What is ARFID?
By Lauren Oakes, MBA, RDN, LDN, CEDS
Clinical Supervisor at Healthier Tomorrows
Thank you to our friends at Healthier Tomorrows for this informative post on Avoidant Restrictive Food Intake Disorder, commonly referred to as ARFID.
If you’re reading this, there’s a good chance that you have a friend, colleague, or family member that you suspect of having a unique relationship with food. As with anyone who has a habit that we don’t understand, we typically tell ourselves “They’ll grow out of it”, “It’s just a phase”, or even “That’s just the way they are.” But when dealing with many food-related habits, the root cause driving the behavior or habit can be much deeper than we realize. One’s relationship with food can be complex. Everyone needs food to survive, but people frequently have different perspectives on important food-related questions, including when to eat, what to eat and how much to eat.
How can you tell if someone is just handling things a little differently than you, or if the person may need help in how they are approaching food and how they eat? As a Registered Dietitian Nutritionist who works with selective eaters as well as those diagnosed with eating disorders, I would like to share common symptoms and signs that I have seen with individuals who are working through Avoidant Restrictive Food Intake Disorder (ARFID).
ARFID Signs & Symptoms
ARFID is the name used to describe a condition where an individual has a constant lack of interest in eating, avoids specific foods due to the texture or consistency, gets visibly anxious when trying new foods (or refuses to try them at all), needs food to be prepared a specific way, is only willing to eat specific brands of food, or has an intense fear of choking, vomiting, or becoming sick from a specific food (Zimmerman & Fisher, 2017). If you’ve noticed someone struggling with one or more of these symptoms, then that person may have ARFID.
ARFID is seen in all ages but is most common with children and young adults. If not treated properly at a younger age, ARFID can become more severe as one grows older. It’s important to note that those who are diagnosed with ARFID do not always have body image distress or worries regarding weight gain. Instead, it is their perception of the food itself that causes the stress and avoidance. The reasons why someone may have ARFID vary, ranging from changing preferences, taste bud development, to the impact of an unexpected event such as food poisoning.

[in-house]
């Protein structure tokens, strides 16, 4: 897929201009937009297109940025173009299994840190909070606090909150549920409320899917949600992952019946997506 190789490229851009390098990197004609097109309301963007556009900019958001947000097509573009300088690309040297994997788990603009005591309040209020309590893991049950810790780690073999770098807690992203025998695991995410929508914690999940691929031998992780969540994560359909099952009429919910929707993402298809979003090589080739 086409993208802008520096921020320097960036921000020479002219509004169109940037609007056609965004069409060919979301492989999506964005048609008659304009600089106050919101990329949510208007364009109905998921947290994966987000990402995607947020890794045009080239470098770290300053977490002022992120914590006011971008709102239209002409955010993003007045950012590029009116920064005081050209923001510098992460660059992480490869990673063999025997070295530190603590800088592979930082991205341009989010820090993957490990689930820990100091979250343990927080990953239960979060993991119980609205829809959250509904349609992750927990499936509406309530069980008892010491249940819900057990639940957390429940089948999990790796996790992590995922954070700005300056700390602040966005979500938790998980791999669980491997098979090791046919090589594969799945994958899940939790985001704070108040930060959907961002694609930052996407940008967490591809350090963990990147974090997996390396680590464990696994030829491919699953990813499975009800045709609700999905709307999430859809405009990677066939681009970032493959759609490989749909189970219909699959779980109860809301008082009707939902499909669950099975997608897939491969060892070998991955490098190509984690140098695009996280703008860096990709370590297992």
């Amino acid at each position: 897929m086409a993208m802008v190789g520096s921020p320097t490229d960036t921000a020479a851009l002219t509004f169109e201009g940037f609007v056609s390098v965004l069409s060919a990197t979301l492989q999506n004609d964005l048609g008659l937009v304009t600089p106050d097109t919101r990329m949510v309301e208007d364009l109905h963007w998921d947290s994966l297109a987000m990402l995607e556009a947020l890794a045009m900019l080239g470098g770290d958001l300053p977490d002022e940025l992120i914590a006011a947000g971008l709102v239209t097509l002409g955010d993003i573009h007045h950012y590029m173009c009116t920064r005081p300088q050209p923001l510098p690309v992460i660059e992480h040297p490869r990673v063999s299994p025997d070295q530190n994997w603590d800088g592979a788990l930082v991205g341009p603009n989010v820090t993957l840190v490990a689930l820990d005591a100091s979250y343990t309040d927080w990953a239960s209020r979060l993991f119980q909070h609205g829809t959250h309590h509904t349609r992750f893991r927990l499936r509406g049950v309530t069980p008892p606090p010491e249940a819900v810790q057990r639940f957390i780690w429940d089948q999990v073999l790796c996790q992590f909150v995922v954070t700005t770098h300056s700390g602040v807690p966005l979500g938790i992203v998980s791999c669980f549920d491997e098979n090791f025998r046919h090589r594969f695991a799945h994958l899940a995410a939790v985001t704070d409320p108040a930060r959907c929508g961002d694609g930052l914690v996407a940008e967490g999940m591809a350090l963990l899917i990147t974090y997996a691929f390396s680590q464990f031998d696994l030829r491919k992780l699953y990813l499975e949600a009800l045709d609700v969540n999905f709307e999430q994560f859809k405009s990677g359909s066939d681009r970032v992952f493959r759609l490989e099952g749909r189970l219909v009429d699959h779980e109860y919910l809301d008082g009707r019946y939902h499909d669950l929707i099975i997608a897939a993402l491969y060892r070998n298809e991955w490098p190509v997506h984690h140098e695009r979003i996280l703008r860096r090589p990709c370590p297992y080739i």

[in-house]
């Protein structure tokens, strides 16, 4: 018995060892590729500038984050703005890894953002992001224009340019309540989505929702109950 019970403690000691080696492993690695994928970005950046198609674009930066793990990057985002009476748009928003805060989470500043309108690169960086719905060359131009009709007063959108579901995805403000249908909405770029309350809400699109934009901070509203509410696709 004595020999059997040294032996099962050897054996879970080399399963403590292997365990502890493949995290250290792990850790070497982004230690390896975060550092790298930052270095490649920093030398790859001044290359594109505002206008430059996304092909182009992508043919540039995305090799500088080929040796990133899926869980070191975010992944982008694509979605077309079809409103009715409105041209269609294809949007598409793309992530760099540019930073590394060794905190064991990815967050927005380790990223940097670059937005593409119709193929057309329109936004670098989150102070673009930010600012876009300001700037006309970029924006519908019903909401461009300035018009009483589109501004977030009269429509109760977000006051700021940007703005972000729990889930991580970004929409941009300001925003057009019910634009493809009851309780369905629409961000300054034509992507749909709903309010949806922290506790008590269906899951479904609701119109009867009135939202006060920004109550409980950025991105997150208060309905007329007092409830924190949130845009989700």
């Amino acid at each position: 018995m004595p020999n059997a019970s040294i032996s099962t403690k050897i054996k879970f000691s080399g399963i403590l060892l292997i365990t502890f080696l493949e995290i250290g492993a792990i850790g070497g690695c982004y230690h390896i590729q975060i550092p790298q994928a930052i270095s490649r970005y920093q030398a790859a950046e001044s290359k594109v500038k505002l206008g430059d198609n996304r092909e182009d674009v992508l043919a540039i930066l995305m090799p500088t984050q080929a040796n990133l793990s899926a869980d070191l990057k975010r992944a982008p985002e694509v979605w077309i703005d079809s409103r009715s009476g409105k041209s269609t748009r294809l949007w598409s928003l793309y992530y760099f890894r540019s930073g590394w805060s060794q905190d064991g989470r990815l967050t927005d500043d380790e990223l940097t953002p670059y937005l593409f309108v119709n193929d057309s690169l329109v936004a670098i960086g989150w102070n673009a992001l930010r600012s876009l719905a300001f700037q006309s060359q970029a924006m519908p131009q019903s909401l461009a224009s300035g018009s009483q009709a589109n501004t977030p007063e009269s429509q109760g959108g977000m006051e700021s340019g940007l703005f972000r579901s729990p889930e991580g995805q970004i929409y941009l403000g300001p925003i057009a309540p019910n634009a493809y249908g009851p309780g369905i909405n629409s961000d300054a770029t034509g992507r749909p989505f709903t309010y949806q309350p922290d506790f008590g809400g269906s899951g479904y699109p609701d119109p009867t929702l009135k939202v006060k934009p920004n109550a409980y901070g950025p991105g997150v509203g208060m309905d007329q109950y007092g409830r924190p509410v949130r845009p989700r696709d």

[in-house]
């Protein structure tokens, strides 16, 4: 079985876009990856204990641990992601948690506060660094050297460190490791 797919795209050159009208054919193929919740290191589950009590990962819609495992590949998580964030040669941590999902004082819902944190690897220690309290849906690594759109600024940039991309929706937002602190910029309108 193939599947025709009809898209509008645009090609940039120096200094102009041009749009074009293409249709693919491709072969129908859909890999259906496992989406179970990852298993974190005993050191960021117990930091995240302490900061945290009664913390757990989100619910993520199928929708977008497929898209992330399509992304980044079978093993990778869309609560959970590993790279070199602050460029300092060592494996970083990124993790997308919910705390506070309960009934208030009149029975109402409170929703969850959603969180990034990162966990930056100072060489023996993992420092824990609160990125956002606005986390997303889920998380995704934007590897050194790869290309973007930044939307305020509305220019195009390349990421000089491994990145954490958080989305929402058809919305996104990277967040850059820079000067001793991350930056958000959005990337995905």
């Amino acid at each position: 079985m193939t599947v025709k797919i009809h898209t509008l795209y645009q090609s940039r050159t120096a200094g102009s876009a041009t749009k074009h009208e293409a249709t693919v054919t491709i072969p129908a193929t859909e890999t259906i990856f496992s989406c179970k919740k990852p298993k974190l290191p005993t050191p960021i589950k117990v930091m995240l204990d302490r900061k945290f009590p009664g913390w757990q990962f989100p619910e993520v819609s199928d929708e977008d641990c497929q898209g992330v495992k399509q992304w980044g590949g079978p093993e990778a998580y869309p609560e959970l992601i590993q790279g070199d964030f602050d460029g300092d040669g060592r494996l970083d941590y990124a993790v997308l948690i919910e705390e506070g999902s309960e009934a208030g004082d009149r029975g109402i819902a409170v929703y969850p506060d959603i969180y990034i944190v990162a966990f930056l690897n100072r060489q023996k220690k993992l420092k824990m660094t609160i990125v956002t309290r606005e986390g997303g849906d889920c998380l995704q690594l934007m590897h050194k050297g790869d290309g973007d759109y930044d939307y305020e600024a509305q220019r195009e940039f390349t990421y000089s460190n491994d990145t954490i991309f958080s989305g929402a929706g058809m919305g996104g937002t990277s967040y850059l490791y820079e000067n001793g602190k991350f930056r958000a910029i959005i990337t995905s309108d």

An individual showing symptoms of ARFID or who has been diagnosed with ARFID may experience a nutritional deficit for their body that can have a number of negative consequences, both physically and mentally, including
- Significant weight loss
- Cold intolerances
- Limited acceptance of foods and beverages
- Lack of interest in food or no appetite
- Gastrointestinal symptoms such as constipation, stomach pain and early satiety
Seeking Treatment for ARFID
If someone is consistently showing these behaviors or symptoms, seeking out medical help through a doctor is the first step to confirm diagnosis and determine treatment.
ARFID treatment typically involves a team, including a doctor, registered dietitian, and therapist who specialize in eating/feeding disorders. This team works together to help the individual restore nutritional balance, increase the variety of foods tolerated, and learn to eat without fears. The treatment of ARFID can take longer than anticipated, and it’s not uncommon that patients can be burnt out in the treatment process, often looking for a quick fix. The best remedy for this is to take periodic pauses and focus on a quantity of diet vs variety. In any event, the doctor, dietitian, and therapist will be able to provide the appropriate recommendations throughout the process.
I hope this information helps in providing more insights as to what ARFID is, how to recognize if someone you may know may have it, and what to expect from, and the benefits of, treatment.
Zimmerman, J., MS, RDN, & Fisher, M., MD (2017). Avoidant/Restrictive Food Intake Disorder (ARFID). Current Problems in Pediatric and Adolescent Health Care, 47(4). https://doi.org/https://www.sciencedirect.com/science/article/abs/pii/S1538544217300494
By Lauren Oakes, MBA, RDN, LDN, CEDS
Clinical Supervisor, Healthier Tomorrows